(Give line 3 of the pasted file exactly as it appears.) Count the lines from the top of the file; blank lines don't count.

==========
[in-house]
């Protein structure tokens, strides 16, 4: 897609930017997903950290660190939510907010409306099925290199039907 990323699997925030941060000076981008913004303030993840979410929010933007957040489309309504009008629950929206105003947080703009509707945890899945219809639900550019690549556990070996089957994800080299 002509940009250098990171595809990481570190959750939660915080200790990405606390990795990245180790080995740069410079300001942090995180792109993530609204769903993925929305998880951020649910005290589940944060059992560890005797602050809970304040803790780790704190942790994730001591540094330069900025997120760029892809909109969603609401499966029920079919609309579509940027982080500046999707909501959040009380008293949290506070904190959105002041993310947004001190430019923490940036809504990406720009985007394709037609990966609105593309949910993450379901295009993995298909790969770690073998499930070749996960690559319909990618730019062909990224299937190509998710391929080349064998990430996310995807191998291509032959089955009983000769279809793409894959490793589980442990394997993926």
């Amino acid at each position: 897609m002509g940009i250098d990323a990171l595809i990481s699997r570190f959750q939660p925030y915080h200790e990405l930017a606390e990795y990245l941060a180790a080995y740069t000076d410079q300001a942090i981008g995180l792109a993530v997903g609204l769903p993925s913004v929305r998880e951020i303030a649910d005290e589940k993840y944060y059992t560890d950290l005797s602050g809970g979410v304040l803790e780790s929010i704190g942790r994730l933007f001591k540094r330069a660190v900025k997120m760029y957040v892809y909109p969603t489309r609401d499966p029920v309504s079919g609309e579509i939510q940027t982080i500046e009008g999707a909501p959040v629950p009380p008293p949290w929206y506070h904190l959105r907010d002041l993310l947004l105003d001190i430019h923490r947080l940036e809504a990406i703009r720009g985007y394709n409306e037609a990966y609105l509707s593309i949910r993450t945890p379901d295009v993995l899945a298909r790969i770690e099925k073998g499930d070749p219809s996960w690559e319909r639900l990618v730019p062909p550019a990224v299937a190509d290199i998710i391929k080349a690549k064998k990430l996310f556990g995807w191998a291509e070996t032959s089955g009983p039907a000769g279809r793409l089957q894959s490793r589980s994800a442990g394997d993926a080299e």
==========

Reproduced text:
């Amino acid at each position: 897609m002509g940009i250098d990323a990171l595809i990481s699997r570190f959750q939660p925030y915080h200790e990405l930017a606390e990795y990245l941060a180790a080995y740069t000076d410079q300001a942090i981008g995180l792109a993530v997903g609204l769903p993925s913004v929305r998880e951020i303030a649910d005290e589940k993840y944060y059992t560890d950290l005797s602050g809970g979410v304040l803790e780790s929010i704190g942790r994730l933007f001591k540094r330069a660190v900025k997120m760029y957040v892809y909109p969603t489309r609401d499966p029920v309504s079919g609309e579509i939510q940027t982080i500046e009008g999707a909501p959040v629950p009380p008293p949290w929206y506070h904190l959105r907010d002041l993310l947004l105003d001190i430019h923490r947080l940036e809504a990406i703009r720009g985007y394709n409306e037609a990966y609105l509707s593309i949910r993450t945890p379901d295009v993995l899945a298909r790969i770690e099925k073998g499930d070749p219809s996960w690559e319909r639900l990618v730019p062909p550019a990224v299937a190509d290199i998710i391929k080349a690549k064998k990430l996310f556990g995807w191998a291509e070996t032959s089955g009983p039907a000769g279809r793409l089957q894959s490793r589980s994800a442990g394997d993926a080299e």